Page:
Wednesday, June 18, 2008

Supari : Indonesian Bird Flu Cases Down


# 2084




The following statements made by Indonesia's Health Minister Siti Fadilah Supari might carry a bit more weight if Indonesia's track record of reporting human bird flu cases were better.   



For more than a year Indonesia has withheld bird flu virus samples from the WHO, and many observers have felt that human cases have been routinely under reported.  



Reading more like a public relations release than a news article, here is how Xinhua News is reporting the story.  




Minister: bird flu cases in Indonesia down 2008-06-19 09:25:51

    JAKARTA, June 19 (Xinhua) -- Indonesian Healthy Minister Siti Fadilah Supari said that in the last six months the number of cases of bird flu on human beings in Indonesia had declined significantly.



    In the beginning of the second semester of 2008, the number of the bird flu cases on human beings had dropped, and the number has even reached the lowest compared with those in 2005, 2006 and 2007,the Antara news agency on Thursday quoted the minister as saying in Medan, capital of North Sumatra province.



    The main cause of the decline in the bird flu cases on human beings is the fact that people have now become increasingly aware that one should do something as soon as he or she found out that he or she had the symptoms of being affected with this fatal virus Supari said on Wednesday.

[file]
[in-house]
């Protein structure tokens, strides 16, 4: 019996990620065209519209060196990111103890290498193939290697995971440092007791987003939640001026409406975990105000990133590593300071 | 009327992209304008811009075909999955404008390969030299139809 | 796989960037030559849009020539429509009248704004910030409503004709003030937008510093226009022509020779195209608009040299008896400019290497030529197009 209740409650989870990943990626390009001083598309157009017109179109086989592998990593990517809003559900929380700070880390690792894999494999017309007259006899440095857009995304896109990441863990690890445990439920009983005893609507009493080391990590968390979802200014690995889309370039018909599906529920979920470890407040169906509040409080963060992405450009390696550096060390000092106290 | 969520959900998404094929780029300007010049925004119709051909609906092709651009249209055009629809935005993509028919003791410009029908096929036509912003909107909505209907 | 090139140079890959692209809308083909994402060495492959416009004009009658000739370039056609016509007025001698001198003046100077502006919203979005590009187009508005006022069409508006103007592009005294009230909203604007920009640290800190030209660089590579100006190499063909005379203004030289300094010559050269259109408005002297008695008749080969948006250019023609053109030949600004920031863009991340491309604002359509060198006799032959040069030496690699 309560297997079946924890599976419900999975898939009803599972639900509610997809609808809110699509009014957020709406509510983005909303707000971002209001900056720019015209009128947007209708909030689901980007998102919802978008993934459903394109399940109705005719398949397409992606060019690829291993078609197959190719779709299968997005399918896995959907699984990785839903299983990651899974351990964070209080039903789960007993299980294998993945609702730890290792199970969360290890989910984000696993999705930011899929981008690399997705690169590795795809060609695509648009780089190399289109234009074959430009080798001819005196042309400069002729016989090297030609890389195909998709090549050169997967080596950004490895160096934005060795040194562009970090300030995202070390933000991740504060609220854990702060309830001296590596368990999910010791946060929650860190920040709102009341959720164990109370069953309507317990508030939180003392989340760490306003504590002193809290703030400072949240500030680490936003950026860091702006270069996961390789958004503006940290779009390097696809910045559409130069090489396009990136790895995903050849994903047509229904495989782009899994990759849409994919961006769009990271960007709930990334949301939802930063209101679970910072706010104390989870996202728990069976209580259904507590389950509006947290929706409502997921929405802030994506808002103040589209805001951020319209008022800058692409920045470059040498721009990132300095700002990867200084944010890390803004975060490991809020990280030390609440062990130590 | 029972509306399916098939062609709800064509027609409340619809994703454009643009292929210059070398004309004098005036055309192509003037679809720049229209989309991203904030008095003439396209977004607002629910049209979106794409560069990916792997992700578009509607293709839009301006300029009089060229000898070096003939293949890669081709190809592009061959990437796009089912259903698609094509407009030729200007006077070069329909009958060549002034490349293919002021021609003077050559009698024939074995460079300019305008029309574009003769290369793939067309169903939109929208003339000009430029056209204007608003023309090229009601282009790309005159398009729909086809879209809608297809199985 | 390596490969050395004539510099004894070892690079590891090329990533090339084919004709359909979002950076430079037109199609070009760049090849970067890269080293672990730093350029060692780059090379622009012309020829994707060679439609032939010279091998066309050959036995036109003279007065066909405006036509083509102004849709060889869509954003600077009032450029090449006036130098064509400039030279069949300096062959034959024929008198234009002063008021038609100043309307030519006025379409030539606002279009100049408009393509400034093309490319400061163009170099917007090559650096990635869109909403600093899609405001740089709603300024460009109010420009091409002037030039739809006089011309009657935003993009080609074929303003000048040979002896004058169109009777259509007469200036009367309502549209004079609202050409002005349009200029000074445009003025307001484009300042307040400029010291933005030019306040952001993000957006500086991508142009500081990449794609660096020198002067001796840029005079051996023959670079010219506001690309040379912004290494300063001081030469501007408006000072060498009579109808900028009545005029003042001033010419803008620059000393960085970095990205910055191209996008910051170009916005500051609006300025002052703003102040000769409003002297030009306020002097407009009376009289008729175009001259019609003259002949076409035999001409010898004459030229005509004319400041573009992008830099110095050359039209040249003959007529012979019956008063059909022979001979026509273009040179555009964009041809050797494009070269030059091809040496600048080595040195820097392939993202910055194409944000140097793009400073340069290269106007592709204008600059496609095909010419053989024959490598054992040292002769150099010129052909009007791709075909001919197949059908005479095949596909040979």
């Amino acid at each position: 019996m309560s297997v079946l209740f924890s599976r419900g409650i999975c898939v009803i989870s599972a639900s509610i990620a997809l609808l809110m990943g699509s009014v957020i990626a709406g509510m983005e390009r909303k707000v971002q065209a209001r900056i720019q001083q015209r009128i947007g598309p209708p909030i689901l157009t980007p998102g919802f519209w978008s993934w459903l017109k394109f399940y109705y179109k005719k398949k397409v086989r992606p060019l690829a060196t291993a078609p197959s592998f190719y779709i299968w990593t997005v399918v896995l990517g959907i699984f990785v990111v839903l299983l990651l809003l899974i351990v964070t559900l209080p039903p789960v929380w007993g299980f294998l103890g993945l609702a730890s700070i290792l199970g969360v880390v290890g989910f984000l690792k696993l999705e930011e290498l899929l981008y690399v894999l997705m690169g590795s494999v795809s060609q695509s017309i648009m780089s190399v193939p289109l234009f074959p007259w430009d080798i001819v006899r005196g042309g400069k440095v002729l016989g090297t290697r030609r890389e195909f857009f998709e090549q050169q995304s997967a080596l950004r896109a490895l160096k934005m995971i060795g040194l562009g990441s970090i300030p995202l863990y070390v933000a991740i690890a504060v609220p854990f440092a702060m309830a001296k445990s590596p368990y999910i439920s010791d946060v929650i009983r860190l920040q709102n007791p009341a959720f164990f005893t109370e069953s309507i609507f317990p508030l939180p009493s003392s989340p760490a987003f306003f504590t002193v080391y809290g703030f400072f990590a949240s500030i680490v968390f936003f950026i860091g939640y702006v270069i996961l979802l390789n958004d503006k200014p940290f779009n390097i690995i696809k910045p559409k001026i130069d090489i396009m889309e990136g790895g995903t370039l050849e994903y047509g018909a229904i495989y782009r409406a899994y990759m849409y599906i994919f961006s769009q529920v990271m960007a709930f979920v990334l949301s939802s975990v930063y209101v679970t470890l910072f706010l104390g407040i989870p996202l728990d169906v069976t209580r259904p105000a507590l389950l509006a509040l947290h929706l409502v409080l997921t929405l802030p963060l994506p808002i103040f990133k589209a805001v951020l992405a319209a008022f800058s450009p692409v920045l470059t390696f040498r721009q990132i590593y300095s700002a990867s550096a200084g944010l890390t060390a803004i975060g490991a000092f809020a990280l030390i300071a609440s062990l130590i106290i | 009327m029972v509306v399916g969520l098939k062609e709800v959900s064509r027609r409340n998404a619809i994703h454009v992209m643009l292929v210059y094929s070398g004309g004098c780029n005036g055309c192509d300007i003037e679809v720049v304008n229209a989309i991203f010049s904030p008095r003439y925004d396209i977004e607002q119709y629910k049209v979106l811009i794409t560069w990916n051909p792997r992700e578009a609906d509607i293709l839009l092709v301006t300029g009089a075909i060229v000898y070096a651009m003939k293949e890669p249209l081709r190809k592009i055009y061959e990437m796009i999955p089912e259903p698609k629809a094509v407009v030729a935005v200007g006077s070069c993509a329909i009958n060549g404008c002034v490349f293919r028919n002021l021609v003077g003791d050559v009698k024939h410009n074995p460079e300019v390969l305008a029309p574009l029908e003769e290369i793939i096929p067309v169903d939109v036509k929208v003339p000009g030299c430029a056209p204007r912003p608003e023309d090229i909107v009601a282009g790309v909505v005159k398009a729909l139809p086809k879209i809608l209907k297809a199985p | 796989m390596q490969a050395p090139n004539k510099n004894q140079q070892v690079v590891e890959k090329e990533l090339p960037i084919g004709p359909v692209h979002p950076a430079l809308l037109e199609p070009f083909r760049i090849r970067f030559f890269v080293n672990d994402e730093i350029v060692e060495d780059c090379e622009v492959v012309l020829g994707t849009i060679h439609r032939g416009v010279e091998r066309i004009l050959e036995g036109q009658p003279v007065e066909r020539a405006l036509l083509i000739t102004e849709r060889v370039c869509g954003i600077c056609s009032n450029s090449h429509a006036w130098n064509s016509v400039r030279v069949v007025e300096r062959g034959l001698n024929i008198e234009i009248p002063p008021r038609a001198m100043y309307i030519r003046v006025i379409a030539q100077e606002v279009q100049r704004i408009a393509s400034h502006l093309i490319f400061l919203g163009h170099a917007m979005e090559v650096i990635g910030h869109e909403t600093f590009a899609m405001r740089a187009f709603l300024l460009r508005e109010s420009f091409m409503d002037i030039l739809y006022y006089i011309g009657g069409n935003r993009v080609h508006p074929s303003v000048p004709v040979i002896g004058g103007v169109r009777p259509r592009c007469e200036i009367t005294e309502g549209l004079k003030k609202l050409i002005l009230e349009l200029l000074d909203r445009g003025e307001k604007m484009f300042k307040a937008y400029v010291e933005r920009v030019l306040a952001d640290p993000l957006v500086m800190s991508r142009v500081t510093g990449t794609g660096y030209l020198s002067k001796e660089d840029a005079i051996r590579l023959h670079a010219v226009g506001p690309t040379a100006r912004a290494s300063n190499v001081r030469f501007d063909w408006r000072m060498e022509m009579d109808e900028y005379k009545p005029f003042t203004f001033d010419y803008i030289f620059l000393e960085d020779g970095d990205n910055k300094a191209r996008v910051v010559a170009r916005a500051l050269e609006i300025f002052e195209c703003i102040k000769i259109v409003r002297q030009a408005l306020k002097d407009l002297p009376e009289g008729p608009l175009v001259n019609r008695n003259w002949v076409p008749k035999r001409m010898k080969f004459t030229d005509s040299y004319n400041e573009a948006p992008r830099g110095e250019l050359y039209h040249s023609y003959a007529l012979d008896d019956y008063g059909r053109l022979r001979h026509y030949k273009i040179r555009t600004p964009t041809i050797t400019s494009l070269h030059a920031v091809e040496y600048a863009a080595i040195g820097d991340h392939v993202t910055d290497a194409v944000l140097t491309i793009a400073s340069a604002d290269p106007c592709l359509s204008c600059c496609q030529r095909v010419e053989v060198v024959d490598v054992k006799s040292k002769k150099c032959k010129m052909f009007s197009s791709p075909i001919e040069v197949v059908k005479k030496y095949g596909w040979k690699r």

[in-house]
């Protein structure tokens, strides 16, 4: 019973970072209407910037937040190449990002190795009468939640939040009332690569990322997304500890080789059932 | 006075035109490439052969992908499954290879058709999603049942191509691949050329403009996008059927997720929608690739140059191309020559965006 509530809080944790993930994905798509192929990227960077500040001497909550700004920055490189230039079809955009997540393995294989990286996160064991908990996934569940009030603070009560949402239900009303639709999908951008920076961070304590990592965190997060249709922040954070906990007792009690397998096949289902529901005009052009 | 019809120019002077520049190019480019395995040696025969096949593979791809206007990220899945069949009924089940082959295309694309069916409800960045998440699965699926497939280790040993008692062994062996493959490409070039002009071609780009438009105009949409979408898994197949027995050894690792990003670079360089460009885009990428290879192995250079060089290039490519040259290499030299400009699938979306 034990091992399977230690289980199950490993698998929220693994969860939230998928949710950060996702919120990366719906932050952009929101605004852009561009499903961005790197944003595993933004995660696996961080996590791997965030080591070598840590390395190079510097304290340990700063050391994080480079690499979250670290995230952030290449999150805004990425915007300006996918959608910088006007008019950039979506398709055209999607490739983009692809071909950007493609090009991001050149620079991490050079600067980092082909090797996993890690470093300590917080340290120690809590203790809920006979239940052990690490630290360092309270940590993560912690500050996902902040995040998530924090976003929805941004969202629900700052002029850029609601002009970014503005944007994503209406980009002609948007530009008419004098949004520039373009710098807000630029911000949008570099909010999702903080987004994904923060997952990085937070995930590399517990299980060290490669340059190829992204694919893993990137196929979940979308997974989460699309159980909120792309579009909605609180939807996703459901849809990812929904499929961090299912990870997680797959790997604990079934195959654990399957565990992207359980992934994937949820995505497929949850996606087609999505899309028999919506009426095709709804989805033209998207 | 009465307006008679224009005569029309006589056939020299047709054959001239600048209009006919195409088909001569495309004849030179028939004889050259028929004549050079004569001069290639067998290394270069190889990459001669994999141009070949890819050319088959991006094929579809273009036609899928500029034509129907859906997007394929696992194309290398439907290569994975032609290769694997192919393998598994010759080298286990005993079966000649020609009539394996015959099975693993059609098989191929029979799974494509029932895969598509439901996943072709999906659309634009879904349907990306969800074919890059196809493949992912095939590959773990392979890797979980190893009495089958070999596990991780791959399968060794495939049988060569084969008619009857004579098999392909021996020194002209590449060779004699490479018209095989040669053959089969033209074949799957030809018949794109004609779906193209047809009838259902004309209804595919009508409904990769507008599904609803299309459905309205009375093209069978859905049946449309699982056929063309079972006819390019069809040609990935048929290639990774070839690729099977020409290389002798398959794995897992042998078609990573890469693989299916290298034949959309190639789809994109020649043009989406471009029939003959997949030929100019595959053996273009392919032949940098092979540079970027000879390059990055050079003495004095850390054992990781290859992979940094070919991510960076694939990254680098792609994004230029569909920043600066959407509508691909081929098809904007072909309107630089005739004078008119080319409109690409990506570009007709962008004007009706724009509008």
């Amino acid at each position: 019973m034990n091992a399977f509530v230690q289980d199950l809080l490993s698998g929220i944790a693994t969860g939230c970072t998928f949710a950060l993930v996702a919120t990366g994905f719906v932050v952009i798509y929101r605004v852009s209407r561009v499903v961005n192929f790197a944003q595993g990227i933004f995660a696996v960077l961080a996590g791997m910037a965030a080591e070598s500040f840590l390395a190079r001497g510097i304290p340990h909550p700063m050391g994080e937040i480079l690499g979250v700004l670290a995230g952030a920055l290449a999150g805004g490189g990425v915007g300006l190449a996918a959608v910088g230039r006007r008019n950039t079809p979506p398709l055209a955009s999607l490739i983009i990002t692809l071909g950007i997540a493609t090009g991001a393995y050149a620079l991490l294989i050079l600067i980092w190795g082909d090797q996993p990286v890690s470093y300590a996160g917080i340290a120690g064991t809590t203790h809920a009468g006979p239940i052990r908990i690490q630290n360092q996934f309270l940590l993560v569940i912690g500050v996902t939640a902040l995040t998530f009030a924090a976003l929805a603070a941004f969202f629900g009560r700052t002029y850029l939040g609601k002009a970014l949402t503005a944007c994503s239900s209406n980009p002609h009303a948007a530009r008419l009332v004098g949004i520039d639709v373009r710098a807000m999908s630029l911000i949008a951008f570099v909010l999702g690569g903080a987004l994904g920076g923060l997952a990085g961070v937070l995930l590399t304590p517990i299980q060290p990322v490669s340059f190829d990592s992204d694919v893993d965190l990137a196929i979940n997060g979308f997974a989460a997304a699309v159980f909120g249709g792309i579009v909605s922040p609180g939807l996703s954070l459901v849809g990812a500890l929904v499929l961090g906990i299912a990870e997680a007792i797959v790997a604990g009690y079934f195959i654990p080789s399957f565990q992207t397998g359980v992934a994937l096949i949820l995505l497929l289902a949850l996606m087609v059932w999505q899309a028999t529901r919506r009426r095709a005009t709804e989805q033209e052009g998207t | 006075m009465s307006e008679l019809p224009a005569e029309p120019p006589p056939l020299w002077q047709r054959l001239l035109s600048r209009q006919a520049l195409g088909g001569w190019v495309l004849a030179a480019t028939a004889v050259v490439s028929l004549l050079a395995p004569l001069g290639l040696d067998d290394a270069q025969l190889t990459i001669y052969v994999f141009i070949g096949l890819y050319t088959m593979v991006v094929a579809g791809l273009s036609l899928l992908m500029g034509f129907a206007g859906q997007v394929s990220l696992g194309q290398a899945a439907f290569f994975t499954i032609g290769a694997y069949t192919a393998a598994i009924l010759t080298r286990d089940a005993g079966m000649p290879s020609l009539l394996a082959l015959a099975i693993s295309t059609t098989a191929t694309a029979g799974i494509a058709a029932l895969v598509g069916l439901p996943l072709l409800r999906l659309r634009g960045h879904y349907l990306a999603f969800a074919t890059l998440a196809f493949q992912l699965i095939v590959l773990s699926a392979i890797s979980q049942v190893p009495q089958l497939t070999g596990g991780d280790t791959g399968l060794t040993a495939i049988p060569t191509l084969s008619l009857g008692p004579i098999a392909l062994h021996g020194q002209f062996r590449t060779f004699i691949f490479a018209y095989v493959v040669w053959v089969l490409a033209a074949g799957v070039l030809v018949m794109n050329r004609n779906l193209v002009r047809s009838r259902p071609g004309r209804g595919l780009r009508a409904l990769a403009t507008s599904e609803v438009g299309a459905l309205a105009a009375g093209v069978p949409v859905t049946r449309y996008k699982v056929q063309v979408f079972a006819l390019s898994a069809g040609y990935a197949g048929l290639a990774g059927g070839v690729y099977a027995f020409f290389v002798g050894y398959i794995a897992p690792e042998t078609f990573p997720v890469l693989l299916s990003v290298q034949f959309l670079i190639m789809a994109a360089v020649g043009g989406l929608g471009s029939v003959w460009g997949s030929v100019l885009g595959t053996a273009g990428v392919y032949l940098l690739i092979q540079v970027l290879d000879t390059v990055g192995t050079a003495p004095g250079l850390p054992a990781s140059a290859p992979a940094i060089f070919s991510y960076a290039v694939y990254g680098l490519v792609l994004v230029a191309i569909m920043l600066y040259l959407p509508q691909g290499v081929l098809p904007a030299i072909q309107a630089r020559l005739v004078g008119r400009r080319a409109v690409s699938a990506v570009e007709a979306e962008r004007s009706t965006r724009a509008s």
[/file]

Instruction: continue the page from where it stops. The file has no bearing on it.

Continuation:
At present each regional administration has a guidebook on bird flu for distribution to all layers of the society.



    "Thank God, we already have a handbook on bird flu, and we also have the support from some other countries, including Australia, Germany, India, and China," she said.



    Bird flu, which started in Indonesia in 2003, has killed 109 people in the country, making it the most affected country by bird flu in the world.



While no new details are offered, Minister Supari assures us that the number of bird flu cases in Indonesia are down, and she gives the credit to having a bird flu guidebook for the populace. 




Exactly how having a guidebook - and having more people recognize the symptoms of bird flu early on -  would reduce the number of H5N1 infections isn't really explained.   


You'd think, if everything else remains equal, better awareness would result in more human cases being reported.  


Not less.


Sigh.  I guess I keep looking for logic in all the wrong places.